Making the Case for INFeD

Treatment of Iron Deficiency

Oral iron

Oral iron supplements usually contain iron in the form of ferrous salts, such as ferrous sulfate, ferrous gluconate, and ferrous fumarate.31 These oral supplements are the mainstay of treatment for iron deficiency anemia. However, the oxidation of these compounds in the lumen of the gut or within the mucosa leads to the release of activated hydroxyl radicals, which attack the gut wall and can result in gastrointestinal (GI) side effects, including nausea and diarrhea.31 Such uncomfortable symptoms can lead to patient noncompliance. In addition, in cases where iron deficiency anemia is severe and blood loss is ongoing, such as in hemodialysis patients or patients with gastrointestinal bleeding, the iron requirements may be too great to be corrected adequately with oral iron therapy.4

INFeD is indicated in the treatment of patients with documented iron deficiency in whom oral administration is unsatisfactory or impossible.

Important Safety Information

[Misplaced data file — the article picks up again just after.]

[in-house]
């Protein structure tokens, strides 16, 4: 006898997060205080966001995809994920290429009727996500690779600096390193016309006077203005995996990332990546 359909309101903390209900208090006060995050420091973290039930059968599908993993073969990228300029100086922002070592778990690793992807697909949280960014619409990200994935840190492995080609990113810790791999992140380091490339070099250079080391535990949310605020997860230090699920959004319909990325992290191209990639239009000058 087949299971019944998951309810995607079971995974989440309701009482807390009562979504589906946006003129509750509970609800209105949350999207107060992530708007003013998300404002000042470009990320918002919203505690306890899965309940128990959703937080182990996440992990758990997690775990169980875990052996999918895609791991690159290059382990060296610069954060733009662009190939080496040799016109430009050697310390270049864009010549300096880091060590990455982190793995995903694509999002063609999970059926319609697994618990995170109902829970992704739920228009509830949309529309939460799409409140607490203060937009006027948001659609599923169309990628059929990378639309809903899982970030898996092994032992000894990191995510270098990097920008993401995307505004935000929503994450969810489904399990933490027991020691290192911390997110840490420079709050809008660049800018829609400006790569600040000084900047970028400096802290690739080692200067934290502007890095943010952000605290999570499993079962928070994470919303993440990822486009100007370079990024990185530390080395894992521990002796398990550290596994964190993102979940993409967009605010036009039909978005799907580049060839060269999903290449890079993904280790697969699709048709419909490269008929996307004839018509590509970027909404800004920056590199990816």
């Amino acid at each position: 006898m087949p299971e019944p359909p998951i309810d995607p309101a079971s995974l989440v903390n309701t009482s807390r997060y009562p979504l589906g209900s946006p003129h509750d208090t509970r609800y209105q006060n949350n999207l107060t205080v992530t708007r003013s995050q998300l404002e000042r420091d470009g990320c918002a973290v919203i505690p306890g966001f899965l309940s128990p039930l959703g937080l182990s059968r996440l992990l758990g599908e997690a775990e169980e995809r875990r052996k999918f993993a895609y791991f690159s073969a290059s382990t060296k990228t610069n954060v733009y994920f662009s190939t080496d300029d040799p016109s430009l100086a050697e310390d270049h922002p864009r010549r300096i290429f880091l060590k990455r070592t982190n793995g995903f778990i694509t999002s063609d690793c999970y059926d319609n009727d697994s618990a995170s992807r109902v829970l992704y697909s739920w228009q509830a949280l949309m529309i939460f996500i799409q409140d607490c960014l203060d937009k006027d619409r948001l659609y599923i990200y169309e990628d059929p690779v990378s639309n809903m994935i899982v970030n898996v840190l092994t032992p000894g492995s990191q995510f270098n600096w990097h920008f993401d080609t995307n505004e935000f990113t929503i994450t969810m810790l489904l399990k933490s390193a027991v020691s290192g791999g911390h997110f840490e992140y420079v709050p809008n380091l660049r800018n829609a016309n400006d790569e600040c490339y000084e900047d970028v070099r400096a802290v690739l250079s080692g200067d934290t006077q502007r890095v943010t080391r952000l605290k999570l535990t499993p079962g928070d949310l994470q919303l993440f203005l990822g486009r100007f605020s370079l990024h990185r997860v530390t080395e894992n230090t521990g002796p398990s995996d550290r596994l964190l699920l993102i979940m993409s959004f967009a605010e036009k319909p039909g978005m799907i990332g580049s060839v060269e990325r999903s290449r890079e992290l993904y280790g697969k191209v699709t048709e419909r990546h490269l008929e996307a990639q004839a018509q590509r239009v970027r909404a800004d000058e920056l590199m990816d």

Anaphylactic-type reactions, including fatalities, have followed the parenteral administration of iron dextran injection. A test dose should be administered prior to the first therapeutic dose, followed by the full therapeutic dose if no signs or symptoms of anaphylactic-type reactions are seen. Resuscitation equipment and personnel trained in the detection and treatment of anaphylactic-type reactions must be readily available during all INFeD administrations. Patients should be observed for signs or symptoms of anaphylactic-type reactions during all INFeD administrations. Fatal reactions have followed the test dose and have also occurred in situations where the test dose was tolerated. Use INFeD only in patients in whom clinical and laboratory investigations have established an iron deficient state not amenable to oral iron therapy. Patients with a history of drug allergy or multiple drug allergies may be at increased risk of anaphylactic-type reactions. INFeD should be used with caution in individuals with histories of significant allergies and/or asthma, and is contraindicated in patients with hypersensitivity to the product and patients with all anemias not associated with iron deficiency. INFeD should be used with extreme care in patients with serious impairment of liver function, and should not be used during the acute phase of infectious kidney disease. Unwarranted therapy with parenteral iron will cause excess storage of iron with the consequent possibility of exogenous hemosiderosis, which is particularly apt to occur in patients with hemoglobinopathies and other refractory anemias.